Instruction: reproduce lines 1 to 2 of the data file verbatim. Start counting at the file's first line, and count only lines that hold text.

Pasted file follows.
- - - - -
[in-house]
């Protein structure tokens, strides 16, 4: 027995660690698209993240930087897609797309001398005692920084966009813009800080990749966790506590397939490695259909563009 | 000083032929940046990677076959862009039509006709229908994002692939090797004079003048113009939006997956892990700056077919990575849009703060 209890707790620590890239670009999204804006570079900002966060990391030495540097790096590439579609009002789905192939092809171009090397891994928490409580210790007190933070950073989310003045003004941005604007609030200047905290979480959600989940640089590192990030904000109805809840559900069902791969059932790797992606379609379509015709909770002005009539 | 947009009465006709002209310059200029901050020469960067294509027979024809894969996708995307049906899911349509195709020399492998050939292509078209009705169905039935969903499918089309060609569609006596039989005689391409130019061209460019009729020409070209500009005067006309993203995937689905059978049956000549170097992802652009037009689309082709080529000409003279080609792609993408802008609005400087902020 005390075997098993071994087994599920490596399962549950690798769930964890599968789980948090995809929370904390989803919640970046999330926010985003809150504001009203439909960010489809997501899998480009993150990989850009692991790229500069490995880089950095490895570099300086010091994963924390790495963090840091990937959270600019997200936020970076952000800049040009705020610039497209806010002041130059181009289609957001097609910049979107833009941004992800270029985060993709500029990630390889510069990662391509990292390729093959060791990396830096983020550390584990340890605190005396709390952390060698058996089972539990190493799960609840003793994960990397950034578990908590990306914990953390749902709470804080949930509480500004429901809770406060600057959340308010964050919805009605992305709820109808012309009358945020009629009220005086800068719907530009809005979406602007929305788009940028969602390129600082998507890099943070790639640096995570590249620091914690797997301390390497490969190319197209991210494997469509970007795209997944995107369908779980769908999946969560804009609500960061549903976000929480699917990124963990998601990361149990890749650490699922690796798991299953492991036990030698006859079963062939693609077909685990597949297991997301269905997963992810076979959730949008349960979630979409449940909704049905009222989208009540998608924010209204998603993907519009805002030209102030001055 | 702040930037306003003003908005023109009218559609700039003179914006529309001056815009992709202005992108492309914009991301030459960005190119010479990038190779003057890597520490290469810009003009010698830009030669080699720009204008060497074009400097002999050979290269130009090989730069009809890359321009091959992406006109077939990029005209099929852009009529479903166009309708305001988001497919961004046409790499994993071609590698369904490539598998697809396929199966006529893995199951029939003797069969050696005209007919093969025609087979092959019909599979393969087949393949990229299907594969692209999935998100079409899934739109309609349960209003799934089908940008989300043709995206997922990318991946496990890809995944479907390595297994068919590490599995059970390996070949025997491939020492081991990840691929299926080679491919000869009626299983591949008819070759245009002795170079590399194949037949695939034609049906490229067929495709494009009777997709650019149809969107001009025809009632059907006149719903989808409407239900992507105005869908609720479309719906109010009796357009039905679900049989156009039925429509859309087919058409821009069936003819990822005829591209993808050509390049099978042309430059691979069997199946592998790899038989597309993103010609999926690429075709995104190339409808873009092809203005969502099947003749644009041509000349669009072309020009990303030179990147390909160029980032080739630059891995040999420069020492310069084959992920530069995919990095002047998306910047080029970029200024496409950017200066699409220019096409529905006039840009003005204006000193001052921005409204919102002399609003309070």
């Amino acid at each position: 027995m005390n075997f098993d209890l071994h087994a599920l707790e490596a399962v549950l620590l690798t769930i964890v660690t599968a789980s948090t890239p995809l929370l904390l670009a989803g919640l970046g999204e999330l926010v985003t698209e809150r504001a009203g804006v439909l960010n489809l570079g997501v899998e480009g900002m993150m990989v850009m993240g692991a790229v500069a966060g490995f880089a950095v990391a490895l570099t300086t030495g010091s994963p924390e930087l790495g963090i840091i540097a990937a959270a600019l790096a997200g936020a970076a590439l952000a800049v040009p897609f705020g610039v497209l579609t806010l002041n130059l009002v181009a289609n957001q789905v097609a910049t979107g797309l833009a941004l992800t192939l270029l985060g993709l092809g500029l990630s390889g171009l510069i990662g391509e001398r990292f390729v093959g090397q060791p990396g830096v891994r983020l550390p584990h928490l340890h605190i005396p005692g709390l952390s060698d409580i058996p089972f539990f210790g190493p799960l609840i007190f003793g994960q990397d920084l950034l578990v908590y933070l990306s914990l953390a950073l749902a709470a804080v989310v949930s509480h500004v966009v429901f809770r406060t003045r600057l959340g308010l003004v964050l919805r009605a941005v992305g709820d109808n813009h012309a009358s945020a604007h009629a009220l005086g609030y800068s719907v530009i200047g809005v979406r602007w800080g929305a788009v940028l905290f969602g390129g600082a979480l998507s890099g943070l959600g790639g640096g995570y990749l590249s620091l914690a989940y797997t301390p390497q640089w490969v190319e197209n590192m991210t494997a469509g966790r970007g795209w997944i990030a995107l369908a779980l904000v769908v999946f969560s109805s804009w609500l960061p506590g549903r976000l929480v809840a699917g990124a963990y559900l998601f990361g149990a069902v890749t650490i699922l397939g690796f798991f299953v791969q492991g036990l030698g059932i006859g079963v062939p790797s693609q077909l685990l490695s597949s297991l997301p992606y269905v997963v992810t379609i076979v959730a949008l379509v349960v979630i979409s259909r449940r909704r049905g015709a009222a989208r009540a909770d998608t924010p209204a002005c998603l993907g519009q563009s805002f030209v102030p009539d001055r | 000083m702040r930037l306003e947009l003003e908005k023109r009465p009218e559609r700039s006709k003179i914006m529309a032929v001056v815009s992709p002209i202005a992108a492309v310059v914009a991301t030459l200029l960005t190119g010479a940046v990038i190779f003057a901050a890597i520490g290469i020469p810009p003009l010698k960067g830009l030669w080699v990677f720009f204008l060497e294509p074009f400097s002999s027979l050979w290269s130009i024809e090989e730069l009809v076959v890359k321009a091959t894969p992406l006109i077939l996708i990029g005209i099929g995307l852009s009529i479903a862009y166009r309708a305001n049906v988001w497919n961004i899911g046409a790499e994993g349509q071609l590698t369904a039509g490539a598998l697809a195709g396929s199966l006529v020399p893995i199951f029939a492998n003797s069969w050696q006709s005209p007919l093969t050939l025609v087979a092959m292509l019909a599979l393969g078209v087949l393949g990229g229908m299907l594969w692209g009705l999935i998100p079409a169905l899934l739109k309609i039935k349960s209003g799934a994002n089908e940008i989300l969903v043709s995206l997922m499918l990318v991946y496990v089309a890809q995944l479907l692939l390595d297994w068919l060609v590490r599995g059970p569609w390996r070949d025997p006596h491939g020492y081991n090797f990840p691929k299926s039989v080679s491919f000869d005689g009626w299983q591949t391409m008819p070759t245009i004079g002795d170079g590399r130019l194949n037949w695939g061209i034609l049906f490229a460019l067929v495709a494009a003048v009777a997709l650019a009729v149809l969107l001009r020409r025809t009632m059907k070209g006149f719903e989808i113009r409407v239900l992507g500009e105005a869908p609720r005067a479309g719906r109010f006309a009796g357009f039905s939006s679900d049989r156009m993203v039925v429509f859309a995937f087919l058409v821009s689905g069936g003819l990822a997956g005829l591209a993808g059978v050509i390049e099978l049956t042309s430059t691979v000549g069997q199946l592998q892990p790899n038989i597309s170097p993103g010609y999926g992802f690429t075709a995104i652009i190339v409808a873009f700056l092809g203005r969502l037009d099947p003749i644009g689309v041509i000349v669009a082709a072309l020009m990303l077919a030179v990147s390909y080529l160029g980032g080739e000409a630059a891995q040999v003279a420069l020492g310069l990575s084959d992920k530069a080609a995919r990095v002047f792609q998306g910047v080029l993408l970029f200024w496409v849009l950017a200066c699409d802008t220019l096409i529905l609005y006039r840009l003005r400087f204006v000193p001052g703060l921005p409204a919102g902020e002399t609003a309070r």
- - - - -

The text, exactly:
[in-house]
């Protein structure tokens, strides 16, 4: 027995660690698209993240930087897609797309001398005692920084966009813009800080990749966790506590397939490695259909563009 | 000083032929940046990677076959862009039509006709229908994002692939090797004079003048113009939006997956892990700056077919990575849009703060 209890707790620590890239670009999204804006570079900002966060990391030495540097790096590439579609009002789905192939092809171009090397891994928490409580210790007190933070950073989310003045003004941005604007609030200047905290979480959600989940640089590192990030904000109805809840559900069902791969059932790797992606379609379509015709909770002005009539 | 947009009465006709002209310059200029901050020469960067294509027979024809894969996708995307049906899911349509195709020399492998050939292509078209009705169905039935969903499918089309060609569609006596039989005689391409130019061209460019009729020409070209500009005067006309993203995937689905059978049956000549170097992802652009037009689309082709080529000409003279080609792609993408802008609005400087902020 005390075997098993071994087994599920490596399962549950690798769930964890599968789980948090995809929370904390989803919640970046999330926010985003809150504001009203439909960010489809997501899998480009993150990989850009692991790229500069490995880089950095490895570099300086010091994963924390790495963090840091990937959270600019997200936020970076952000800049040009705020610039497209806010002041130059181009289609957001097609910049979107833009941004992800270029985060993709500029990630390889510069990662391509990292390729093959060791990396830096983020550390584990340890605190005396709390952390060698058996089972539990190493799960609840003793994960990397950034578990908590990306914990953390749902709470804080949930509480500004429901809770406060600057959340308010964050919805009605992305709820109808012309009358945020009629009220005086800068719907530009809005979406602007929305788009940028969602390129600082998507890099943070790639640096995570590249620091914690797997301390390497490969190319197209991210494997469509970007795209997944995107369908779980769908999946969560804009609500960061549903976000929480699917990124963990998601990361149990890749650490699922690796798991299953492991036990030698006859079963062939693609077909685990597949297991997301269905997963992810076979959730949008349960979630979409449940909704049905009222989208009540998608924010209204998603993907519009805002030209102030001055 | 702040930037306003003003908005023109009218559609700039003179914006529309001056815009992709202005992108492309914009991301030459960005190119010479990038190779003057890597520490290469810009003009010698830009030669080699720009204008060497074009400097002999050979290269130009090989730069009809890359321009091959992406006109077939990029005209099929852009009529479903166009309708305001988001497919961004046409790499994993071609590698369904490539598998697809396929199966006529893995199951029939003797069969050696005209007919093969025609087979092959019909599979393969087949393949990229299907594969692209999935998100079409899934739109309609349960209003799934089908940008989300043709995206997922990318991946496990890809995944479907390595297994068919590490599995059970390996070949025997491939020492081991990840691929299926080679491919000869009626299983591949008819070759245009002795170079590399194949037949695939034609049906490229067929495709494009009777997709650019149809969107001009025809009632059907006149719903989808409407239900992507105005869908609720479309719906109010009796357009039905679900049989156009039925429509859309087919058409821009069936003819990822005829591209993808050509390049099978042309430059691979069997199946592998790899038989597309993103010609999926690429075709995104190339409808873009092809203005969502099947003749644009041509000349669009072309020009990303030179990147390909160029980032080739630059891995040999420069020492310069084959992920530069995919990095002047998306910047080029970029200024496409950017200066699409220019096409529905006039840009003005204006000193001052921005409204919102002399609003309070």